Small business invades the Ukraine

Despite the fact that you can obtain the same thing anywhere in the world, a client of mine does a fine job of selling their high-end, custom version of this product in many countries.

We were talking yesterday during a telephone coaching session about return policies for online sales.

One thing led to another, and it came up that an order problem occurred with a client in the Ukraine, forcing them to issue their first refund.

The product shipment was refused entry to the Ukraine.

While the refund still needs to be issued, I suggested that this episode, while not a big deal, should be blown up into something as big as they can manage.

  • Call the State Department to lodge a complaint.
  • Write your Senator and Representative.
  • Write your state’s international trade board requesting help.
  • Write your national industry’s representation demanding a resolution.
  • Go on YouTube to talk about the injustice of it all.
  • Issue a press release to the local media about the refusal to let your products enter the Ukraine. If they just happen to stick you on the TV news, or even the morning show, so be it.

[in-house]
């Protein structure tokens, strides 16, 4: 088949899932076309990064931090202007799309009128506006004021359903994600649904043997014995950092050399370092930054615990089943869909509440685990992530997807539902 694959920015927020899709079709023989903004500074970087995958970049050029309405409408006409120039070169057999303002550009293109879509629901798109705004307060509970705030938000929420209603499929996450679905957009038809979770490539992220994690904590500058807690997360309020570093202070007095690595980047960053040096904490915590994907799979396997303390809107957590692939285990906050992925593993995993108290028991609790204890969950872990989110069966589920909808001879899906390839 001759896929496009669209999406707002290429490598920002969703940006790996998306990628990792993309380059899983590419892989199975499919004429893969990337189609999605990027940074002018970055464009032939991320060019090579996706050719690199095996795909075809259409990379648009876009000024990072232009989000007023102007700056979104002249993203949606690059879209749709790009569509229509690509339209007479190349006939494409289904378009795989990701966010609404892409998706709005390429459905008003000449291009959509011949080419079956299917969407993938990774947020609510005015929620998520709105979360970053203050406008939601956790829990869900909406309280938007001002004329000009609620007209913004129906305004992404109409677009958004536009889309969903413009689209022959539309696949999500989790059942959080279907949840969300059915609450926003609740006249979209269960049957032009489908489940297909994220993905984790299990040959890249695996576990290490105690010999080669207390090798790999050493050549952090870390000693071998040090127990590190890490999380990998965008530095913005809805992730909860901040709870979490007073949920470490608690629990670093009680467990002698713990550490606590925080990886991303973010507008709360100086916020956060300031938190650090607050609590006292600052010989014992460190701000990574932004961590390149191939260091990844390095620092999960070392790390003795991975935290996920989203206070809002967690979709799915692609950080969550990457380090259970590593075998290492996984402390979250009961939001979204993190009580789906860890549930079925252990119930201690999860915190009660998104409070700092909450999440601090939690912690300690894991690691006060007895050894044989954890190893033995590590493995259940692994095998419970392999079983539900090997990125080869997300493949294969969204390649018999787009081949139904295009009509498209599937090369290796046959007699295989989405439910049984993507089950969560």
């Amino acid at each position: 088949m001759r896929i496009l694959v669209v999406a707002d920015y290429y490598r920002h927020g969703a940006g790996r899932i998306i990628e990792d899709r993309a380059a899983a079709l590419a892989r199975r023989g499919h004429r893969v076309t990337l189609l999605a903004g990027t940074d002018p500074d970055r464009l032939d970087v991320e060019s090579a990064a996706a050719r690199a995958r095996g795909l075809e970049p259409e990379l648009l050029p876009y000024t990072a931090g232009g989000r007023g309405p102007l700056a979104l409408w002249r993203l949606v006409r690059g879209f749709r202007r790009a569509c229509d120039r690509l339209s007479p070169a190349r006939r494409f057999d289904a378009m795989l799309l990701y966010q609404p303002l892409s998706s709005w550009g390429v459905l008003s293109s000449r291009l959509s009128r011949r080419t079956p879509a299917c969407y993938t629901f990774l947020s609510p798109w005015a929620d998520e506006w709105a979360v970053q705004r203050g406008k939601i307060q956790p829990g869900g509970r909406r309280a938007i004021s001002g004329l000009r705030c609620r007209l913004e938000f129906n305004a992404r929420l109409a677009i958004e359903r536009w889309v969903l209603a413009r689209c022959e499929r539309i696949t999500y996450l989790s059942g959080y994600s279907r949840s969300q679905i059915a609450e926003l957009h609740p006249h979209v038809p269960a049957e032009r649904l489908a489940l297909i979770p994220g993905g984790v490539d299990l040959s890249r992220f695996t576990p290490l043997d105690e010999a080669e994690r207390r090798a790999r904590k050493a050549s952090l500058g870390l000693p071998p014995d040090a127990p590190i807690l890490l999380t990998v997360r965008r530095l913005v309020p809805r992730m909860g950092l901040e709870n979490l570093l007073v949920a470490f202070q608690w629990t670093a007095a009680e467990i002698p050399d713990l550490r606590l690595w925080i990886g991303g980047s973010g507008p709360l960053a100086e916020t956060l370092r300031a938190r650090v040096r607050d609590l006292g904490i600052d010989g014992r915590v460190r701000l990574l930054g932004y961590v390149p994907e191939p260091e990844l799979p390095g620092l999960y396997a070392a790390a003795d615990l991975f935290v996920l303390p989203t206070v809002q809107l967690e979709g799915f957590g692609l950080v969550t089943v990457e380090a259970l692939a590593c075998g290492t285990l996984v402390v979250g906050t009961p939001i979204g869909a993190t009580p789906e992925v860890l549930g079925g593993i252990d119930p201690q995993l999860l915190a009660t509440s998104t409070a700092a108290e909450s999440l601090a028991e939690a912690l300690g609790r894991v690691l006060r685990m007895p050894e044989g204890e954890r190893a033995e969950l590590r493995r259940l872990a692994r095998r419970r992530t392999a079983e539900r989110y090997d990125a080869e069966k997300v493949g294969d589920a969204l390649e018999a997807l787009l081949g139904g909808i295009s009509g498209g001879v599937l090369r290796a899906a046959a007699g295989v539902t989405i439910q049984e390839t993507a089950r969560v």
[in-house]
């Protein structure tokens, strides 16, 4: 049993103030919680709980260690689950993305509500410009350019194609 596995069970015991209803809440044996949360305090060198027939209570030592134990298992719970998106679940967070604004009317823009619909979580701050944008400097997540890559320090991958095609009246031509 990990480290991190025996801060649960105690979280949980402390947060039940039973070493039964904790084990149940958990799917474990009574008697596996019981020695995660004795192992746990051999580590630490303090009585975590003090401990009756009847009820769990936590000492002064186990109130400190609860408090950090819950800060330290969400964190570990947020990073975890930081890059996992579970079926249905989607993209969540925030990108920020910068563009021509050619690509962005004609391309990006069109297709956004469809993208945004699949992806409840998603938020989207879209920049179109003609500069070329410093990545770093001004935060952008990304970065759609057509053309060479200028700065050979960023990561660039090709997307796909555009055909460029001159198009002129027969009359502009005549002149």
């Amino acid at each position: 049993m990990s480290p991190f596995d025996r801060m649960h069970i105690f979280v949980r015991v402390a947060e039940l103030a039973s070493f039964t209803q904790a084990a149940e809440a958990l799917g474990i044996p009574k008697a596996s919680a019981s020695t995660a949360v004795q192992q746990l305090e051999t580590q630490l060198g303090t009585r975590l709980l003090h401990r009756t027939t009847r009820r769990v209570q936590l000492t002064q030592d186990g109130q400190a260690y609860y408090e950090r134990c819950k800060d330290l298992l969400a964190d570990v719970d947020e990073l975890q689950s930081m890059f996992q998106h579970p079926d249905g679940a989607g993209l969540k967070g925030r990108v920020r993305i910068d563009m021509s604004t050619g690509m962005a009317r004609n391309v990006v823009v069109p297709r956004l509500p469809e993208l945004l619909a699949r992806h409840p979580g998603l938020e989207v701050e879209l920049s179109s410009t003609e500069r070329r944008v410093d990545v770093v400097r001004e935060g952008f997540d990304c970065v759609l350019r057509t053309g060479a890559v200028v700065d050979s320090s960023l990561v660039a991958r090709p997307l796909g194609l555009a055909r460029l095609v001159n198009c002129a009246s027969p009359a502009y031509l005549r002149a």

• Send a press release to PRWeb or a similar service and see if the national morning shows or NPR pick it up.
  • Send a package with that item in it to the Ukraine Embassy in Washington and ask them to forward it to the buyer’s address in the Ukraine. Include a few samples for the embassy staff, you know, just in case they want a bribe:)

One of their comments during this discussion was, half-seriously, “What if we cause an international incident?”

My reply was something along the lines of: “Yeah, wouldn’t that be great!” – And I was dead serious.

You just can’t beat the story line: “Small U.S. retailer stopped at the Ukraine border, invasion fails”

But that isn’t all.

  • Why not stick a map of the Ukraine on the wall of your store? Or a global map showing where the products do ship in the world, and make a big deal out of fencing off the Ukraine.
  • Follow the Ukraine in the Olympics and celebrate either their failures or successes, or both.
  • Create an Exiled product line to make a little fun of the situation.
  • A whole line of “Banned in the Ukraine” promotions, PR blitzes and product offers are possible.
  • Have a “Save the Ukraine Day” at the store, serve native foods, have native dress and so on.
  • Invite all local people with roots in the Ukraine to come by the store and let them experience what their countrymen cannot.

Or, just give the money back and forget the whole thing.

You couldn’t possibly use this event to have a little fun, much less for marketing and publicity purposes, could you?